Here in America, news organizations both young and old tend to be run on a basis of profit maximization. The parent companies of The New York Times, The Wall Street Journal and USA Today are all listed on the stock exchange, where shareholders look for margins and growth; younger upstarts like BuzzFeed and Vox Media are funded by venture capitalists who are seeking a tenfold return on their investment. But a quieter, more mission-driven model is a very attractive alternative. At places like Nikkei, or at The Guardian, in Britain, which is owned by a nonprofit trust, it’s the news that comes first, not the finances. And when you don’t need to dividend enormous profits to your shareholders, that can be quite liberating for your journalists — and, of course, even more valuable for your readers.
It is to the great credit of Pearson’s chief executive, John Fallon, that he understands how important it is that The Financial Times be owned by a news organization, rather than by an education company. “The best way to ensure the FT’s journalistic and commercial success,” he said on Thursday, “is for it to be part of a global, digital news company.” And it is to the great credit of Nikkei’s chief executive, Tsuneo Kita, that he is willing to write such a big check to help ensure a global, digital future for his company.
The price that The Financial Times fetched could never be justified on a discounted cash flow basis: Mr. Kita isn’t buying some hugely valuable stream of future profits. Neither is he a whimsical billionaire buying up a prestigious brand in the hope that doing so will help elevate him among his jet-set peers. Instead, Mr. Kita has created a genuinely global news organization. He understands that any financial news company today needs to talk to people in all countries, and be able to do so on a straitened digital budget, rather than with the comfortable margins he’s used to. He also understands that Nikkei could never realistically get there on its own.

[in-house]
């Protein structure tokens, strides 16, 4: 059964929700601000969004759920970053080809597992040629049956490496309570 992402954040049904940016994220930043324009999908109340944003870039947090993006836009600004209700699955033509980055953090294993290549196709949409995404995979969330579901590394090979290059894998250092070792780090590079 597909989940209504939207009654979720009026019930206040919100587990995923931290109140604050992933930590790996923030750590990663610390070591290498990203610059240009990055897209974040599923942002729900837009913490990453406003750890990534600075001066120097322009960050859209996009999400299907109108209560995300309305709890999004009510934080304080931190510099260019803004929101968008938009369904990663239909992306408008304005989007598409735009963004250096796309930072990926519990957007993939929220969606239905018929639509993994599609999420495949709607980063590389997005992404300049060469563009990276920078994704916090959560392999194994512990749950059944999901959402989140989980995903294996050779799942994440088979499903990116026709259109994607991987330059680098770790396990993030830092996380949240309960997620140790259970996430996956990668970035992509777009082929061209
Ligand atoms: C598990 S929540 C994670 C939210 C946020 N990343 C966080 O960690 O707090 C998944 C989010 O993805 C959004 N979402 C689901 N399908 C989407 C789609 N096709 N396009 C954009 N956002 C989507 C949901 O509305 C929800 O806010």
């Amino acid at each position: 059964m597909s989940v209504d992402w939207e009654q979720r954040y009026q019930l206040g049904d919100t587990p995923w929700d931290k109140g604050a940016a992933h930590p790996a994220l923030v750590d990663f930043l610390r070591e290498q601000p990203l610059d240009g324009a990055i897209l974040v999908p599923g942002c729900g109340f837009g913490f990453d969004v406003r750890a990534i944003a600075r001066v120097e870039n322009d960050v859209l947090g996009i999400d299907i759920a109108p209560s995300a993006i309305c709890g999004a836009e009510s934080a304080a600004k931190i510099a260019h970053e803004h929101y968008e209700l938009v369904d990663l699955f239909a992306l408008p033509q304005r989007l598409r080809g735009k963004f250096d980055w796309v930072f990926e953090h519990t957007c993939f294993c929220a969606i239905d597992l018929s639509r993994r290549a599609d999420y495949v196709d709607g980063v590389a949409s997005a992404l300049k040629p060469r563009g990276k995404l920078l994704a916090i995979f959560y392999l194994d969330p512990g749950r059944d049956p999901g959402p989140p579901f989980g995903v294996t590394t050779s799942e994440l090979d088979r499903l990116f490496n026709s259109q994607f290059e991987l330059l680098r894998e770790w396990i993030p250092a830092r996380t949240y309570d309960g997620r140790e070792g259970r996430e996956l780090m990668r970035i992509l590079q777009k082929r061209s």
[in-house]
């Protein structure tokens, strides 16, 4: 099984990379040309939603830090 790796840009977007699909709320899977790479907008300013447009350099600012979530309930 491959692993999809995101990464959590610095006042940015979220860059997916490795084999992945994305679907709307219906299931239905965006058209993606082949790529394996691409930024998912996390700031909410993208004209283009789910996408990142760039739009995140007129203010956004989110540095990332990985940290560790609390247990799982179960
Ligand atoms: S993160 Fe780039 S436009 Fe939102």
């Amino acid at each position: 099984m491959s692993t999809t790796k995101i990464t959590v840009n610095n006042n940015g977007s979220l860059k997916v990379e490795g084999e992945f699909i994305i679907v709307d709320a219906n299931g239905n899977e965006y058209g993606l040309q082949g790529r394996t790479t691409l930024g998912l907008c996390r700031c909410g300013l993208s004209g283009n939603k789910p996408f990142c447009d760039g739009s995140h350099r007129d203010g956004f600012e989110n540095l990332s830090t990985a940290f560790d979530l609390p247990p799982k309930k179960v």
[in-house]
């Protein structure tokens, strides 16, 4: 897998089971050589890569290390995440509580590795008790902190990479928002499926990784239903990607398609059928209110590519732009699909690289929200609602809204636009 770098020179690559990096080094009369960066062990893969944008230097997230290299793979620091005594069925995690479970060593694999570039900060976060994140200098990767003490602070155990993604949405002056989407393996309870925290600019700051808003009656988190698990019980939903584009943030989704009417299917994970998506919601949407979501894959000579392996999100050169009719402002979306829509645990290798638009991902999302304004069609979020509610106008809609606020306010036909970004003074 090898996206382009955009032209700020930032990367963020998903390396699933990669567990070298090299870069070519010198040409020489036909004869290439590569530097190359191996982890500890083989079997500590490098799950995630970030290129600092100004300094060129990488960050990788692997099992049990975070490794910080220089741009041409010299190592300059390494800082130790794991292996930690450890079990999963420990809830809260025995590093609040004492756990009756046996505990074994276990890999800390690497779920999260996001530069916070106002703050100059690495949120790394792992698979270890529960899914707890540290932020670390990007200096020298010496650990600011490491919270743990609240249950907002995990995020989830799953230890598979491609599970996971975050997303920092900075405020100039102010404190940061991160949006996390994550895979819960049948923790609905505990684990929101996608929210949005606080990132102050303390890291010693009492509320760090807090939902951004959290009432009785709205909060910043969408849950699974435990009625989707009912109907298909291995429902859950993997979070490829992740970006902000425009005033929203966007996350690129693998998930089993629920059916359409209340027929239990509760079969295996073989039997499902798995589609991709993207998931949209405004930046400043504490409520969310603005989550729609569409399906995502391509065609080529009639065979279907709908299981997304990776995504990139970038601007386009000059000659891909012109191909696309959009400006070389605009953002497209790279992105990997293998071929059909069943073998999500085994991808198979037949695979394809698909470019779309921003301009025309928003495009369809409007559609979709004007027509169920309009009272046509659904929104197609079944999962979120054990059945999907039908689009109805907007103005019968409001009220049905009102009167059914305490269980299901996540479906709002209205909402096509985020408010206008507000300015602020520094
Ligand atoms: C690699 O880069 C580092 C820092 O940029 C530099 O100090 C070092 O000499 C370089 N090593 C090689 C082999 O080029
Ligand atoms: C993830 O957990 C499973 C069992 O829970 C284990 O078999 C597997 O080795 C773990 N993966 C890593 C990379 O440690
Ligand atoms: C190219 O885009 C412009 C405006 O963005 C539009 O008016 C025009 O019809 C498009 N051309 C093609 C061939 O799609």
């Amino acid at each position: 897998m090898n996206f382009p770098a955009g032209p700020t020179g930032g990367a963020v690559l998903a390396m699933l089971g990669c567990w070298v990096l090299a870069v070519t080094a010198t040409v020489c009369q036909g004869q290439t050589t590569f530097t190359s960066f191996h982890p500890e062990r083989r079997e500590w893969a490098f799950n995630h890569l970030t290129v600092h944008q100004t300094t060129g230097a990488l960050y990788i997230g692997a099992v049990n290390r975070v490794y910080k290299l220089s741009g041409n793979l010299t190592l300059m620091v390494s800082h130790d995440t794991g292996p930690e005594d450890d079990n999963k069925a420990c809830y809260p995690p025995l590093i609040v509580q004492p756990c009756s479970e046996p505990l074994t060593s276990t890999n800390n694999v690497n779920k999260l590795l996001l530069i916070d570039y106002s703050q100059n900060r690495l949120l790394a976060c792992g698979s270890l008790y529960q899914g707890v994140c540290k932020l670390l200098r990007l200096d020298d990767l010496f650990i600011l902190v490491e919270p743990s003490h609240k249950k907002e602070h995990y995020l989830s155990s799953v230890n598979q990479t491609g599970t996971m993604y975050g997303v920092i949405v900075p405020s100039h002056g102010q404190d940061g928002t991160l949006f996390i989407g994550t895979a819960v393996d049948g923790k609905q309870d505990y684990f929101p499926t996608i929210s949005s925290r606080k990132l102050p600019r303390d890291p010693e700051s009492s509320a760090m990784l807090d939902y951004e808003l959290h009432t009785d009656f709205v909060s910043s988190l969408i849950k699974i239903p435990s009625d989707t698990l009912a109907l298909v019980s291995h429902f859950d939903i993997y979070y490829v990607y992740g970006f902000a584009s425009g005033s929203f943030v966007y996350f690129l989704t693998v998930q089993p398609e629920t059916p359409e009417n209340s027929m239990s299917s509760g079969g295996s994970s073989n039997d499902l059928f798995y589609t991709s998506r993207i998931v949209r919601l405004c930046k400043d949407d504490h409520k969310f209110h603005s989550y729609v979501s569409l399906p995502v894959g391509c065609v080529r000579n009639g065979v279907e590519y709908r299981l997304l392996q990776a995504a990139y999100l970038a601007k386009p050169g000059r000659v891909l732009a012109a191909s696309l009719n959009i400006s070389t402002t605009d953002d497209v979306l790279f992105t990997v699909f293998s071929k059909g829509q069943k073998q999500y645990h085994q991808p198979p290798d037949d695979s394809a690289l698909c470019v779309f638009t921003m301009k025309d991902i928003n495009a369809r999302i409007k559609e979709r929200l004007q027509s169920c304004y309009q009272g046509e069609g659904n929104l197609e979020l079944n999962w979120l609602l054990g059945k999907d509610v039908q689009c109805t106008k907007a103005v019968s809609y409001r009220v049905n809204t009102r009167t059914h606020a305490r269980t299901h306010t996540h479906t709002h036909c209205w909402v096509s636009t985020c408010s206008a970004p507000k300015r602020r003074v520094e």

It took The Financial Times 127 years to build the global reputation it has today. Now, as part of a news-focused organization, it can call upon Nikkei’s substantial financial and journalistic resources to extend that reputation even further. When Nikkei and The Financial Times were founded, financial news was a nationwide phenomenon, and they both found a lucrative business in selling high-end readers to national advertisers. Today, financial news is global, print newspapers are doomed, and advertising is becoming ever more narrowly targeted.
Surviving and thriving in the midst of such change will not be easy. But this transformative strategic acquisition on the part of Nikkei will certainly help it do so. And The Financial Times could not hope for a better parent as it breaks free of its English parochialism and tries to become a must-read for all professionals, no matter where they are in the world.
Felix Salmon is a senior editor at Fusion.